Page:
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June 12, 2024

The Feminine Influence of Rupi Kaur



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Punjabi-Sikh poet Rupi Kaur has come a long way on a powerful journey. From rising to popularity on Instagram by sharing her poems to being named Writer of the Decade by the New Republic and becoming a New York Times Best-Selling author, Kaur has an inspiring story. 

During her upbringing, Kaur was always interested in the art of writing. Reading and poetry have always been Kaur’s passions. When she was 5 years old, Kaur’s mother forced her to learn to paint as it was something to connect the two of them. While she was forced to learn, Kaur ended up exercising her creative ability by painting and drawing all the time. At age 10, Kaur learned English, and her love for reading grew as her choice of books expanded. She would read anything she could get her hands on. Growing up, she was exposed to poetry as her father would write Punjabi poetry to her mother while he was living in Japan, and Kaur and the rest of her family were settled in Ontario, Canada. Poetry was also an important part of Kaur’s religion and spirituality. 

In school, Kaur started to find her voice after taking part in speech competitions. In her later years of school, she started writing and performing poetry. Kaur taught creative writing classes to high school and college students while she was still receiving education herself. 

While she had already gained a humble following on Instagram from sharing her writing, Kaur shot into the spotlight after posting a self-portrait that depicted menstrual-blood-stained bed sheets and clothes. The photo was taken down by Instagram twice and Kaur took a stand, stating the fact that Instagram promoted sensual and revealing photos of women but censored a normal female experience. Instagram eventually brought back the image after Kaur’s arguments. This event is how Kaur gained 1.3 million followers. 

A significant and reoccurring theme in Kaur’s writing is femininity and womanly experiences. In her first self-published book, Milk and Honey, the general theme is healing. In the collection of poems, Kaur writes about the abuse she and her mother endured from her father when she was a child. It was about her experience with toxic and abusive relationships, and eventually realizing that the toxic love she had always accepted kept her from loving herself and starting the process of healing. On page 152 of Milk and Honey, Kaur writes “It is part of the human experience to feel pain.” 

Many readers didn’t enjoy Kaur’s lack of capitalized words and punctuation and stated that her writing was too simple and bland. However, Kaur received a staggering amount of love for the book and the next book in her collection, The Sun and Her Flowers, was published in 2017, three years after Milk and Honey hit the shelves. The Sun and Her Flowers explores topics such as heartbreak, loss, femininity, the body, immigration, and the depression that follows a breakup. Beautifully, Kaur explained that the title came to her without much thought. The book is a metaphor for how sunflowers “worship” the sun, they rise and follow it. There are many ways to interpret this in relation to the book. One possibility that the metaphor could mean is keeping yourself in an abusive relationship and believing it is love or staying with an abusive partner and doing what they want you to do, whatever that may be. Collectively, Milk and Honey and The Sun and Her Flowers have sold over 11 million copies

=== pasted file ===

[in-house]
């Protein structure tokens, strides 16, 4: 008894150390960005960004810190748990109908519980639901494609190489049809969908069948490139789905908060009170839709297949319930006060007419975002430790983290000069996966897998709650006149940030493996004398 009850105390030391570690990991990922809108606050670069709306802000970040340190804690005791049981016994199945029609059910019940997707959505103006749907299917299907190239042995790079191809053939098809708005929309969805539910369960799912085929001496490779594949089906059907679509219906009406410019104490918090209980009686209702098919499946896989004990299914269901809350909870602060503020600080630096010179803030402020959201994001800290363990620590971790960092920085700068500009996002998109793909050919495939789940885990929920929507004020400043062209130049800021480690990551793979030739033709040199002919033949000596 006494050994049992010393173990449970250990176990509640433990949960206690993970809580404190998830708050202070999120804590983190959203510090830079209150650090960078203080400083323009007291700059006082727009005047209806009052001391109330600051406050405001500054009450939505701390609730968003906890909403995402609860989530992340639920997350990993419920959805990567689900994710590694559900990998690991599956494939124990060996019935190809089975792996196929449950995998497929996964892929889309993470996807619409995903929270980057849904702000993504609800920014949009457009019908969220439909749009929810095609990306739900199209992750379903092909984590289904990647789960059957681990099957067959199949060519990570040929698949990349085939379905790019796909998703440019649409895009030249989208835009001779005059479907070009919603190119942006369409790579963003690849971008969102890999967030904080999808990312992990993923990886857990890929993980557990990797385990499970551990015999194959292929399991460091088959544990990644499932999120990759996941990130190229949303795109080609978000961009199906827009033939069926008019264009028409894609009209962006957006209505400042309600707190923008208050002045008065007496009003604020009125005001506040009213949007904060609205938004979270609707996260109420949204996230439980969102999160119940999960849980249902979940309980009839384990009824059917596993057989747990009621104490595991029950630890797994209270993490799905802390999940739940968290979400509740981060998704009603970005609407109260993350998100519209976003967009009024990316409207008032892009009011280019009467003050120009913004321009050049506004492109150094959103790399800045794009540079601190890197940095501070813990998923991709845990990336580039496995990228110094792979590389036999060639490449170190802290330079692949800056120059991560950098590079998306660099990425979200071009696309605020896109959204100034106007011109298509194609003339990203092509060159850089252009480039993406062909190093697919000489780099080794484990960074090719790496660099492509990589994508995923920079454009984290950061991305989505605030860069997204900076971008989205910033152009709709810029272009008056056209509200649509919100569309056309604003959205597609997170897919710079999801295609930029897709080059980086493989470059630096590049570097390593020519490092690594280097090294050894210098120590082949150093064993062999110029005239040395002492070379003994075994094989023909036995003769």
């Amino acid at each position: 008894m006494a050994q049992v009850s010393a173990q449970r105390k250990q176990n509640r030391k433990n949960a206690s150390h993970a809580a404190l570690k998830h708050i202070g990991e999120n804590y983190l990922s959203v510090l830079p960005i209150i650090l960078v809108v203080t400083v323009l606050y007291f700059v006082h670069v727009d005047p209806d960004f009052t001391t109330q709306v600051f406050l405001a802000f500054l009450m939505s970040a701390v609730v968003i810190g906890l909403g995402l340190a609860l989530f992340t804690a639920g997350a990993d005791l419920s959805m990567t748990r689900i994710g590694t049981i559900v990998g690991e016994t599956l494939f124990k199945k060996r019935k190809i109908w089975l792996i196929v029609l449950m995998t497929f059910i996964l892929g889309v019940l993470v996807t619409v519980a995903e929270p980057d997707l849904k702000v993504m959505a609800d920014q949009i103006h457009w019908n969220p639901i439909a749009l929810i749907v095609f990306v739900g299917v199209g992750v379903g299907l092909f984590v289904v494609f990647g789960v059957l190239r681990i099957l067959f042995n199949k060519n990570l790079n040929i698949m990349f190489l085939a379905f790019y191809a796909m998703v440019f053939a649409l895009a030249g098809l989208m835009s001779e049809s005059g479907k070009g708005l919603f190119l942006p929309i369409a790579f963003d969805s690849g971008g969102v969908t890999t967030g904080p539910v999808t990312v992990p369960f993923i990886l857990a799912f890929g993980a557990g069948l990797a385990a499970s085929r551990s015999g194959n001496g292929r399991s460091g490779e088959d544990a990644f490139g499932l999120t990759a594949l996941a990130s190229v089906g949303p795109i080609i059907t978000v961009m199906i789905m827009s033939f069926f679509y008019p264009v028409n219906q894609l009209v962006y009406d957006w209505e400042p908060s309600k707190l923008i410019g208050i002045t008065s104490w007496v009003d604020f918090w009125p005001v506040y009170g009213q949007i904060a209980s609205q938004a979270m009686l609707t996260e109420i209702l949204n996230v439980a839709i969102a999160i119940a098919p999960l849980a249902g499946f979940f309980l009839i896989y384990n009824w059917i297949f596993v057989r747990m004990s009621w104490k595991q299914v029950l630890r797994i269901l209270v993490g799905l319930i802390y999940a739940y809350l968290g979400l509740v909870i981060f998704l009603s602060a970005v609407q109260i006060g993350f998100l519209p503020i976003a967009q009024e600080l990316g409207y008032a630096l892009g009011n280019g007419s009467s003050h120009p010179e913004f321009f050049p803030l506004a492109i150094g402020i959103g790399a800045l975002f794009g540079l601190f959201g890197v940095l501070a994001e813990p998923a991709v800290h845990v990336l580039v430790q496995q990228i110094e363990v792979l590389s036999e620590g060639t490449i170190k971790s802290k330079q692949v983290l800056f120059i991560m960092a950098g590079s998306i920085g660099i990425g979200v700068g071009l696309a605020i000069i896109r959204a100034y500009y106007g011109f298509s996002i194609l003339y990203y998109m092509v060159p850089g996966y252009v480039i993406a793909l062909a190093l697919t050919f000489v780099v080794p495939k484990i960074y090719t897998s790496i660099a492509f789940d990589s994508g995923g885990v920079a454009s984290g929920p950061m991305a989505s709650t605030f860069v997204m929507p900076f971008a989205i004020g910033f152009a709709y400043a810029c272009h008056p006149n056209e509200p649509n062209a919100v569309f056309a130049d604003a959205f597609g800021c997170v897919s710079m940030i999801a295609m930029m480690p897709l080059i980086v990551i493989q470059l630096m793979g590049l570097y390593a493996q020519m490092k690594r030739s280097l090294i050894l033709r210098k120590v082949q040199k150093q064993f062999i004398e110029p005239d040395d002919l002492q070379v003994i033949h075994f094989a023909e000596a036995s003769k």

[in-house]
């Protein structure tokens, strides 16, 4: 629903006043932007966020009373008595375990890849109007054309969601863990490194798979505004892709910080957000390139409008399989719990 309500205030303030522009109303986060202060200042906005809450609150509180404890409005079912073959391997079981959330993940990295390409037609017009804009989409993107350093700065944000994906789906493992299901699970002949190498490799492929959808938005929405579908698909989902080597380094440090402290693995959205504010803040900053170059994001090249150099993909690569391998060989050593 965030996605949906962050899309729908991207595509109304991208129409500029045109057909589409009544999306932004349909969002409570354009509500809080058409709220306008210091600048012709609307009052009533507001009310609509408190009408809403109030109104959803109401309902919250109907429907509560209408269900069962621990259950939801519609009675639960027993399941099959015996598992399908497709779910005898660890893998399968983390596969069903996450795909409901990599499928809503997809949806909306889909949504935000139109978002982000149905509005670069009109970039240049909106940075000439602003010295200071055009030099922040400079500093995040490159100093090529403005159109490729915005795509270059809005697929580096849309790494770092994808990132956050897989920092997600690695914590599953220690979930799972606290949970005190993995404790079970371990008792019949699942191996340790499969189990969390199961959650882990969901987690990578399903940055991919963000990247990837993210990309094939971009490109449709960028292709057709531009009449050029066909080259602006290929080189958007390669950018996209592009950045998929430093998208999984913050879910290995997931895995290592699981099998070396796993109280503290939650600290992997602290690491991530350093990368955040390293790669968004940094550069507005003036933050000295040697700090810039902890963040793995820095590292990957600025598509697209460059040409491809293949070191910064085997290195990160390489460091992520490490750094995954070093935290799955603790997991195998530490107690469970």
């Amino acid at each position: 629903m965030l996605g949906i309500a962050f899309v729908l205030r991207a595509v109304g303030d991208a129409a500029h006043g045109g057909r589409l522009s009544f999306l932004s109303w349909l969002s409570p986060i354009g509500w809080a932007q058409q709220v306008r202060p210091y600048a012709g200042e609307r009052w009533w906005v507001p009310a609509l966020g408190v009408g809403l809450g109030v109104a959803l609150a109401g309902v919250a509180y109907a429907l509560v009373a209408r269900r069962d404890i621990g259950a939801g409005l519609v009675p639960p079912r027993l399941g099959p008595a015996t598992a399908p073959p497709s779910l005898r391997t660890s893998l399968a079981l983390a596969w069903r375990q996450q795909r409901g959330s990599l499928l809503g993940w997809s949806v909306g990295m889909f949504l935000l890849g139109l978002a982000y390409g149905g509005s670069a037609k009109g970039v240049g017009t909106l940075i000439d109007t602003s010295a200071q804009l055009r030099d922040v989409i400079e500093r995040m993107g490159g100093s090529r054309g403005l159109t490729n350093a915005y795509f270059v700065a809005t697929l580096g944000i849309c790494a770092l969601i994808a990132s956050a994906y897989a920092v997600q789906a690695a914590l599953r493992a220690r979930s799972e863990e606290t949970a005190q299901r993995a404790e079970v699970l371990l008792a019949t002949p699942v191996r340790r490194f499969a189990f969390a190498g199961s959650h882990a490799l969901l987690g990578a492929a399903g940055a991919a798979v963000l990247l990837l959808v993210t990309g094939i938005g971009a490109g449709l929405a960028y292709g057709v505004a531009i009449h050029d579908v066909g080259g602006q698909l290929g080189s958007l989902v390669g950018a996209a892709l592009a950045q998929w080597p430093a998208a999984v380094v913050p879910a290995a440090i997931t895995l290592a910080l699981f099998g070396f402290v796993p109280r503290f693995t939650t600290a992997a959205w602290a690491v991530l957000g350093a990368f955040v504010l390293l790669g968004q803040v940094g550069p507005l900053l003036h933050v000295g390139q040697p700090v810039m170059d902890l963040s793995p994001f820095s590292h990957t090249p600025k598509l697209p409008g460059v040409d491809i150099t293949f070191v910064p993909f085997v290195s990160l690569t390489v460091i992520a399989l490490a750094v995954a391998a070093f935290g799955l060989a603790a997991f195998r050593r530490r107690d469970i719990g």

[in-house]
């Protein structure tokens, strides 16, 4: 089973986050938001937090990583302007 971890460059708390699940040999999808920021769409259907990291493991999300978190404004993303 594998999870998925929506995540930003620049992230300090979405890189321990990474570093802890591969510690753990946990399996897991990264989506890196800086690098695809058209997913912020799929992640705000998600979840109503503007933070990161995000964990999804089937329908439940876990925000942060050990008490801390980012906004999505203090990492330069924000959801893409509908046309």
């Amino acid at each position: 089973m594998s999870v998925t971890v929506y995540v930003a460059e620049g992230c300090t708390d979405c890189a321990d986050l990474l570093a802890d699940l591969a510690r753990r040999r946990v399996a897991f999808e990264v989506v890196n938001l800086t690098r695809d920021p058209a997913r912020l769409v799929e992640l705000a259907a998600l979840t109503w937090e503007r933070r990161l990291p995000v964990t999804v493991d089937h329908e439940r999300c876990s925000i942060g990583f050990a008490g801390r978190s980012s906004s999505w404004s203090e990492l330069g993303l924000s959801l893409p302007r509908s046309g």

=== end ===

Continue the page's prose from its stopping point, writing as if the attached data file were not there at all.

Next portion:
Three years after The Sun and Her Flowers, Kaur published Home Body in 2020. The book follows similar themes to the other two collections. Depression, relationships, abuse, femininity, immigration, and more. 

While Kaur’s writing is phenomenal on all topics she explores in her books, her writing about femininity and womanhood shines through especially brightly. Kaur identifies as a feminist and always stands up to misogynistic views like she did when Instagram took down her self-portraits. Kaur captures what it’s like to be a woman beautifully. She writes about women finding themselves without, or after, being in a relationship, self-love, the pain and struggles of being a woman, and the bonds between women. Some of Kaur’s poems helped people, like myself, to see how strong women are while being treated as the “softer sex”. While Kaur’s writing explains how strong women are and encourages women to make themselves known, she never shames or talks down to women who are or have experienced toxic relationships. Instead, she writes poems about her experiences with those same things. Throughout Kaur’s childhood, she was taught that women were something men could use and never had confidence in being a woman while growing up. She empathizes with the women who were or are in toxic relationships, as she was herself, which is what the majority of her three aforementioned books are about. 

Rupi Kaur started on Instagram anonymously sharing her writing and is now a New York Times bestselling author. With that being said, her writing has definitely made its mark. The influence of a poet who is a person of color and a feminist is great for girls and women of all ages. To get the full Rupi Kaur experience, I recommend reading her books! While I do think all of her books are wonderfully written and I recommend all of them, The Sun and Her Flowers is my personal favorite. In 2022, Kaur’s fourth collection of poetry, Healing Through Words came out.  

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About the Contributor
Ava Barnes, Editor
Ava Barnes is a Sophomore at Forest Grove High School. This is their first year as an editor for The Advocate. Outside of school, she's always listening to music, drawing, and hanging out with her friends.

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